5. In addition, the fragmented nature of P2P telemarketing call services market makes it difficult to coordinate sufficient number of services providers in the trade to enable a meaningful self-regulatory regime. Some overseas governments started with self-regulatory regime initially have changed to mandatory regime in view of the unsatisfactory outcome. The Council believes that Hong Kong should follow the international development and consider introducing a statutory regime in regulating P2P telemarketing calls.
All P2P Telemarketing Calls Should Be Regulated
6. P2P telemarketing calls involving personal data are regulated under Personal Data (Privacy) Ordinance ("PDPO"). Some people argued that P2P telemarketing calls (usually denoted as "warm calls") using personal data made are already subject to legal requirements, and therefore marketers need to take specific actions such as obtaining consent before making the calls. They suggested that any proposed regulation should only be applied to "cold calls", which made by telemarketers to phone number randomly generated without using personal data of the recipients; and, in other words, "warm calls" should be exempted.
7. Over the years, the Council received many complaints related to P2P marketers claiming that they were sales representatives of the banks, telecommunications service providers or beauty service providers of the call recipients. Many of the complainants could not ascertain whether telemarketers actually represented the company to which they had provided their personal data and had given the consent. It is unlikely that consumers when receiving the call, be able to distinguish clearly whether it is a "cold call" or a "warm call". If the "warm call" is exempted, some marketers might take advantage of the exemption to claim they have already obtained the consent of the call recipient. This will affect the effectiveness of mandatory regulation in curbing the nuisance caused by unwanted P2P telemarketing calls. Furthermore, it could be anticipated that an aggrieved consumer will find it difficult to prove that the call was "cold". This difficulty in discharging the burden of proof would be a barrier to enforcement.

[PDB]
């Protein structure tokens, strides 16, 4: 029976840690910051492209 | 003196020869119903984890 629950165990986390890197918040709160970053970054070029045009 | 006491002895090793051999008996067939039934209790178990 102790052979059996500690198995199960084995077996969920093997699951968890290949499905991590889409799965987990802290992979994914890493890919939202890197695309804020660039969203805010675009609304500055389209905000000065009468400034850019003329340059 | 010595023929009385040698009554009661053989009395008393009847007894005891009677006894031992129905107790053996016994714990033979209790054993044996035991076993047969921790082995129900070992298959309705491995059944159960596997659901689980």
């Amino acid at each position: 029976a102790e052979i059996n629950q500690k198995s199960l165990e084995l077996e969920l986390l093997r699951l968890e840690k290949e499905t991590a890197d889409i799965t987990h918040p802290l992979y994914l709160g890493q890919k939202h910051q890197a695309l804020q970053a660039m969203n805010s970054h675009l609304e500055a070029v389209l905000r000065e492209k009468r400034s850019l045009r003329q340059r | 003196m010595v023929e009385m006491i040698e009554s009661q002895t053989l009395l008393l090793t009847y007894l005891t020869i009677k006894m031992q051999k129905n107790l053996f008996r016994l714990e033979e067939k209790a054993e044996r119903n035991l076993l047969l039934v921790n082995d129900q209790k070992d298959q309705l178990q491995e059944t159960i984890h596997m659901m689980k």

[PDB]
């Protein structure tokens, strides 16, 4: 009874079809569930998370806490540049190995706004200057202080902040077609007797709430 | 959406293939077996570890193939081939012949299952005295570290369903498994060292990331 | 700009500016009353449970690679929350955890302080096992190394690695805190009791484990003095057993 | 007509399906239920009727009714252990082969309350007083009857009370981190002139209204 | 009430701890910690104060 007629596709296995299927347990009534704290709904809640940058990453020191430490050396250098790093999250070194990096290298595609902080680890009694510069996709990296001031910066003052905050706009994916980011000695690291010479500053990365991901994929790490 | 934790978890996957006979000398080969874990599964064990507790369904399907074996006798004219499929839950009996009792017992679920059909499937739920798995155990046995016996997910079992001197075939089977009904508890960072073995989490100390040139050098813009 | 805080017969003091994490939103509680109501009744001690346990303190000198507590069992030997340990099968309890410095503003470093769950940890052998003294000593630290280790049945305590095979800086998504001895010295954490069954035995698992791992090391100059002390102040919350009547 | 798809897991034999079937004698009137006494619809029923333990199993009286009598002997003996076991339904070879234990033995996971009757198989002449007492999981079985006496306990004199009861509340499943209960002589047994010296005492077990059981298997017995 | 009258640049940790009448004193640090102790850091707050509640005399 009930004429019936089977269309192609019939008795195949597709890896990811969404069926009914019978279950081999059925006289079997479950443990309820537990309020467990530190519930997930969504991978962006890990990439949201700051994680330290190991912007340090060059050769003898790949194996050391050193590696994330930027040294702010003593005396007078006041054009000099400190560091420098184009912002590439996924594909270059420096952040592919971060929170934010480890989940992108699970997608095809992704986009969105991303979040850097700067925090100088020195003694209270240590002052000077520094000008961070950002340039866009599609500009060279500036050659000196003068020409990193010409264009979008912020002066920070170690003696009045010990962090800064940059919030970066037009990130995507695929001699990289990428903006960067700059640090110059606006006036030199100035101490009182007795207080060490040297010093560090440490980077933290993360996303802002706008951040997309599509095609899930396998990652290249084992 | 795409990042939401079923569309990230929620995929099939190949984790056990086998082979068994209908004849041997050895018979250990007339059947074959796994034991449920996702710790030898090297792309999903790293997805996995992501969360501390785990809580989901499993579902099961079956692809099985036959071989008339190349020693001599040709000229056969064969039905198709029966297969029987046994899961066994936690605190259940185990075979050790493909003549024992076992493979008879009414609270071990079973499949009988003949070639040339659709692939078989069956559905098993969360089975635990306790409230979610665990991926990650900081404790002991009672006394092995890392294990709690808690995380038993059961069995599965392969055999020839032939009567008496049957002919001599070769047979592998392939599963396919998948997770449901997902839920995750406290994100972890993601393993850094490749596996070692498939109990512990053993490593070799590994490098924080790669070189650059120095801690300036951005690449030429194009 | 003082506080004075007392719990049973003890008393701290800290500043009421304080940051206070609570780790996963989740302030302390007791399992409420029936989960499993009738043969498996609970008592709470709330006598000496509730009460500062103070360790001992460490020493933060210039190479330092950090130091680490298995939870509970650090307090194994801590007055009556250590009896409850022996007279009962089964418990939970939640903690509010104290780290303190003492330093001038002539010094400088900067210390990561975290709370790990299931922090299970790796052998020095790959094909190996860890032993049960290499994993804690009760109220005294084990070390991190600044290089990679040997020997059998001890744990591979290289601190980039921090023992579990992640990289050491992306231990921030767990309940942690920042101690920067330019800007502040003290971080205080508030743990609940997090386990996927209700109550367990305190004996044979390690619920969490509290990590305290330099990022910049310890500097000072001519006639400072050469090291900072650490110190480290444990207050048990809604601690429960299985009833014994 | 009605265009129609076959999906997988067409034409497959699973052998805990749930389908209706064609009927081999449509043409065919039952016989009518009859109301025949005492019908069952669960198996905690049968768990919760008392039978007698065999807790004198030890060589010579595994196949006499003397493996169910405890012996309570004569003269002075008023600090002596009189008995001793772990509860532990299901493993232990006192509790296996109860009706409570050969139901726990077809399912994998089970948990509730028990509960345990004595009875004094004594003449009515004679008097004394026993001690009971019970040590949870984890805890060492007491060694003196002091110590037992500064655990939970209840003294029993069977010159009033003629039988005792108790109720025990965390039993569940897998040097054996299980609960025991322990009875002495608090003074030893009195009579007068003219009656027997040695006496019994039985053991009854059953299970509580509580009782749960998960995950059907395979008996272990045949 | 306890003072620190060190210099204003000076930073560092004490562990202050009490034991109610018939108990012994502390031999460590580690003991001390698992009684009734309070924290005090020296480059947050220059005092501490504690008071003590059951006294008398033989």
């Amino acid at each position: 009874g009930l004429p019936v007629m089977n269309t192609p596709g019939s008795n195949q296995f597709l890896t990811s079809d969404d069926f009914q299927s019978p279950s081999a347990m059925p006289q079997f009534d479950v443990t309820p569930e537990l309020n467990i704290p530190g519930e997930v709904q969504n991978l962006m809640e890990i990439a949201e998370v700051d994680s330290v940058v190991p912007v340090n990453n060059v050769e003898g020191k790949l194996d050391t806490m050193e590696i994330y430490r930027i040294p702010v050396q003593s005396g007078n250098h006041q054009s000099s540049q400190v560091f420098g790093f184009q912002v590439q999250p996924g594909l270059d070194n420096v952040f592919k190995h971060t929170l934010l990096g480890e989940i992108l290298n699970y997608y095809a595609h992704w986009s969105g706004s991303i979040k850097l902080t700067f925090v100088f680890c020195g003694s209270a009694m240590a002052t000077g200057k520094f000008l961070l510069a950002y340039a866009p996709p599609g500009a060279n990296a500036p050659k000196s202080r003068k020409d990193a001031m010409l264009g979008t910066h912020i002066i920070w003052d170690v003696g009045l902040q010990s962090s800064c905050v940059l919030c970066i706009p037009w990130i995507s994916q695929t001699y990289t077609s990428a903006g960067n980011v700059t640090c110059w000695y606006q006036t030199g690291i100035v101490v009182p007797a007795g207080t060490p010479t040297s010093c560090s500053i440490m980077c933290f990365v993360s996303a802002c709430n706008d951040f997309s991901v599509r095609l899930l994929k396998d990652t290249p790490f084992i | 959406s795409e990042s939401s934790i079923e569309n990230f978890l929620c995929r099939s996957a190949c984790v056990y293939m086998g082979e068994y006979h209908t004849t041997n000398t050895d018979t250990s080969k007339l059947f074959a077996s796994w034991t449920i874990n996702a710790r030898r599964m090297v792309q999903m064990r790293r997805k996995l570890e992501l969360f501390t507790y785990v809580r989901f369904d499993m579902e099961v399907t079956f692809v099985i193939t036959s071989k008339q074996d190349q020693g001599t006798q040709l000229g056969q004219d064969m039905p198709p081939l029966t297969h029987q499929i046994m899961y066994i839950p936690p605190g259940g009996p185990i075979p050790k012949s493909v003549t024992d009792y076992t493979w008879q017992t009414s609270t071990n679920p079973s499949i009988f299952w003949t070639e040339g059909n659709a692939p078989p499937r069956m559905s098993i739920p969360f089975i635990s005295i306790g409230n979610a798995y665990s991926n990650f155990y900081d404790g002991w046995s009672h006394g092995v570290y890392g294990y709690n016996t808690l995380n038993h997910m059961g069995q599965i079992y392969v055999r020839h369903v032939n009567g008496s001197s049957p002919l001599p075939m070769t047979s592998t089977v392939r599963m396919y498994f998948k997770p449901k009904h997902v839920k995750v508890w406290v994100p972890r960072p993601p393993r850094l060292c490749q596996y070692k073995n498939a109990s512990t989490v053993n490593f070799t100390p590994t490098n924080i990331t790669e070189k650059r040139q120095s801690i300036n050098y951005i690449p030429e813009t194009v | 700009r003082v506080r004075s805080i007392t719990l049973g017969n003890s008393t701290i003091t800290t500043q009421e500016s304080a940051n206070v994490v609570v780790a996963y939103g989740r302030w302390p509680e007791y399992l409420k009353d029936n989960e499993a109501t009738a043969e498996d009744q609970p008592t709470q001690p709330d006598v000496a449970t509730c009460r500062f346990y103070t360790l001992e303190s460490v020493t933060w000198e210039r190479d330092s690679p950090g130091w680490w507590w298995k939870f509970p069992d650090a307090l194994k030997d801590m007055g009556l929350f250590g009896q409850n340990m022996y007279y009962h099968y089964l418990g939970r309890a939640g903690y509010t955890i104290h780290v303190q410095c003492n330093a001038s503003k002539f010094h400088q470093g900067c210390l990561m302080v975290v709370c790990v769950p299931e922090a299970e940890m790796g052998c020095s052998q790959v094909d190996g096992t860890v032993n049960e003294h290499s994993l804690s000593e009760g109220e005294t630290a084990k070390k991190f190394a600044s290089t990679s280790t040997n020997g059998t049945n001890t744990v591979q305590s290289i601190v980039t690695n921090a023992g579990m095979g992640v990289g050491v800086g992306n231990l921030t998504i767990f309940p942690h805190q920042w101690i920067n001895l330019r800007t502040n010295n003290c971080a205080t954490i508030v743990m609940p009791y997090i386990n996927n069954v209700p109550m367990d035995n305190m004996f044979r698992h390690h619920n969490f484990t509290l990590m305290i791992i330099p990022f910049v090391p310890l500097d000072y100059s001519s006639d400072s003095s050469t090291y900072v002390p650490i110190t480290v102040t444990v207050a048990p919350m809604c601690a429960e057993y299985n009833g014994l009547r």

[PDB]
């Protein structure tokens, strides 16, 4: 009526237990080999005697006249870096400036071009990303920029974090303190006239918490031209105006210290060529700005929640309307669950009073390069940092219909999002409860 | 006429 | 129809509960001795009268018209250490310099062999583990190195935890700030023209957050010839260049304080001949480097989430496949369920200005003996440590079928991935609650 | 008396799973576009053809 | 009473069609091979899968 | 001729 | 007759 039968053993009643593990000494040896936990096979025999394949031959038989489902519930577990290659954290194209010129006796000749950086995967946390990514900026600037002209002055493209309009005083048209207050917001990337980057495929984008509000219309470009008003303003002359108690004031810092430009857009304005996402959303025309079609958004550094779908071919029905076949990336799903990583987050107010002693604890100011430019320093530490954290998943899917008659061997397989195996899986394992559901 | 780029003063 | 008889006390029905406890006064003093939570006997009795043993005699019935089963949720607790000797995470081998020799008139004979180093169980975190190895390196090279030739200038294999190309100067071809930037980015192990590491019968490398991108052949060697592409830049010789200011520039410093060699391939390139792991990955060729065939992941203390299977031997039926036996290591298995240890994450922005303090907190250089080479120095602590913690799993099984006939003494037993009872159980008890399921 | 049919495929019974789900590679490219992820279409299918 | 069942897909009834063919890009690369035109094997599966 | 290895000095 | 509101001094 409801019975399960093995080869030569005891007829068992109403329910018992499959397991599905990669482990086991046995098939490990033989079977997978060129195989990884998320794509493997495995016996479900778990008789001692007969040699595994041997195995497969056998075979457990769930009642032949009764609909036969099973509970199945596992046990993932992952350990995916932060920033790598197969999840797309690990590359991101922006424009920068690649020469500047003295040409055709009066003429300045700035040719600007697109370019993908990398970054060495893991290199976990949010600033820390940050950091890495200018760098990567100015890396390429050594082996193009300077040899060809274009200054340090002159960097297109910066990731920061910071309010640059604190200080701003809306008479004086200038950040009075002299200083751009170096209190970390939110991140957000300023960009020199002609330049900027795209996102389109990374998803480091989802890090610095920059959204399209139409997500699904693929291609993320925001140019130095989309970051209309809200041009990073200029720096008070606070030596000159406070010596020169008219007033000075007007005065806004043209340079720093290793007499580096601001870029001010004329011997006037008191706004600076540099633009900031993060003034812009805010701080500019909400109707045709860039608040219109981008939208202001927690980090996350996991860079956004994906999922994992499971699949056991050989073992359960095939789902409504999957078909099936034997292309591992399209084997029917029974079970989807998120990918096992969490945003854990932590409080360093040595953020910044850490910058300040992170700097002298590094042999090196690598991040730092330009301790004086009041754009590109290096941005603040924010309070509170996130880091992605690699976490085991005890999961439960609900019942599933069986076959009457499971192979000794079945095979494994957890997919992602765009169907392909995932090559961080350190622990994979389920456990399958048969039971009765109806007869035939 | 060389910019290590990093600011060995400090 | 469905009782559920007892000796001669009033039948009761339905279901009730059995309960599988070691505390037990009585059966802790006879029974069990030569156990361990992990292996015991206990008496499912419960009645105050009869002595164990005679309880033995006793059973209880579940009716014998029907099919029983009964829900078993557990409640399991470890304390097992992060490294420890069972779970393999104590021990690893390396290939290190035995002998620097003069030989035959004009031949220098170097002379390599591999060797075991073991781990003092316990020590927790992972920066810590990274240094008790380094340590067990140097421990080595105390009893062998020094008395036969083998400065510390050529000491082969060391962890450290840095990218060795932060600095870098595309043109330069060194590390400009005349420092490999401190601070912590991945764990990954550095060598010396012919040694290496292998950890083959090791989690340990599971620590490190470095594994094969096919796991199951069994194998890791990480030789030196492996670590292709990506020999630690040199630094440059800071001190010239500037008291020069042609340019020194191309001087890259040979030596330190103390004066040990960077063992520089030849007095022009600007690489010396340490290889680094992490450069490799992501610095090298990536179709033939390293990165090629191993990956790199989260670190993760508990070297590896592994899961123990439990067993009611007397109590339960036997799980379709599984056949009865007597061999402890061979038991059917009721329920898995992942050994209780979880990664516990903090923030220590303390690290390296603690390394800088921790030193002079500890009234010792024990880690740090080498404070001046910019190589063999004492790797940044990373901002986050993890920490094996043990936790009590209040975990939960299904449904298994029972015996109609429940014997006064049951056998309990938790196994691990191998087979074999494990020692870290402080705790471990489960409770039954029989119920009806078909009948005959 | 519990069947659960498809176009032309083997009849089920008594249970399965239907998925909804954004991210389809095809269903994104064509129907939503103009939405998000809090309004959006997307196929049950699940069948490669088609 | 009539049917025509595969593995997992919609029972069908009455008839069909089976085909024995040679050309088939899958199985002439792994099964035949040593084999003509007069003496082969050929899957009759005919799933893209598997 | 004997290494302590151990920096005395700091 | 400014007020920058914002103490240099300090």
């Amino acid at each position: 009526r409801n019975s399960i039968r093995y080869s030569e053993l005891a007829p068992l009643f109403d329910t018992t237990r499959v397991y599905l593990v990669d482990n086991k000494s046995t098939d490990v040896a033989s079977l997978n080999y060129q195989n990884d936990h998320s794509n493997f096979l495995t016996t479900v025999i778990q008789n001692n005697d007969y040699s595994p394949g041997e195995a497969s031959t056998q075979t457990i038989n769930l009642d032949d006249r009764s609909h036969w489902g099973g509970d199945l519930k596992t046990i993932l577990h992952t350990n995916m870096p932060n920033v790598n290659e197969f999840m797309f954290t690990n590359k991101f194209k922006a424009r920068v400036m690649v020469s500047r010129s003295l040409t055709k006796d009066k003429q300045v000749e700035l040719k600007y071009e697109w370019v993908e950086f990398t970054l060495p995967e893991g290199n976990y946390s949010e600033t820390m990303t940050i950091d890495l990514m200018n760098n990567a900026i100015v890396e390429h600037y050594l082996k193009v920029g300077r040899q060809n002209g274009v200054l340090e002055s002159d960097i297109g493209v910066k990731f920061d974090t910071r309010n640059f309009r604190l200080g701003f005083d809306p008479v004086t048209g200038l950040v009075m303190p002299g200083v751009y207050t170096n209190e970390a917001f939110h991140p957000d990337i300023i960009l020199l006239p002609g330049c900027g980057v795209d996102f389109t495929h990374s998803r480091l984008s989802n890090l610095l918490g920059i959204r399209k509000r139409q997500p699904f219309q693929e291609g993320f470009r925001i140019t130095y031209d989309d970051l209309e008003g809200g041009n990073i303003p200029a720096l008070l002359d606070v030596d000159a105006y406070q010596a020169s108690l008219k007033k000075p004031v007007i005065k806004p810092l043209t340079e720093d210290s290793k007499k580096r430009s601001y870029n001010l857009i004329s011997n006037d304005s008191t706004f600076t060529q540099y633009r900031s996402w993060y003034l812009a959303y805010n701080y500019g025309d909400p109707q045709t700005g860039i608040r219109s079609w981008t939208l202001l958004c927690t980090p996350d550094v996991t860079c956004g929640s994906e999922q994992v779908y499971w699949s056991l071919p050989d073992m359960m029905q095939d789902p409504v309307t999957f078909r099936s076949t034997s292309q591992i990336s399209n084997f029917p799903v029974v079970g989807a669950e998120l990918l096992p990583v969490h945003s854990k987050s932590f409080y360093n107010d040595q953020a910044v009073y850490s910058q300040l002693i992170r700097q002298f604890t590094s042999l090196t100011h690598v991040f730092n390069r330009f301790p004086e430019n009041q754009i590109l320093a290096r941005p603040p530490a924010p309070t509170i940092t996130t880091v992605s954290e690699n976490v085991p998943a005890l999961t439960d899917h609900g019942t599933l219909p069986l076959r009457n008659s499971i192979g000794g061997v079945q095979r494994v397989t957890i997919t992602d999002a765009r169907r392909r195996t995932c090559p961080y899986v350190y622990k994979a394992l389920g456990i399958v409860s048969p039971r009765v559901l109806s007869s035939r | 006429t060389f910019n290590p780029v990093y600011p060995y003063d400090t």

Which Statutory Regulatory Regime
8. The Council noted that some advocated that the Government should assign specific number prefixes for P2P telemarketing calls for ease of identification by consumers. The telemarketers should also register with the Communication Authority as the enforcement agency of the registrar. This can address part of the nuisance problems caused by unwanted P2P telemarketing calls.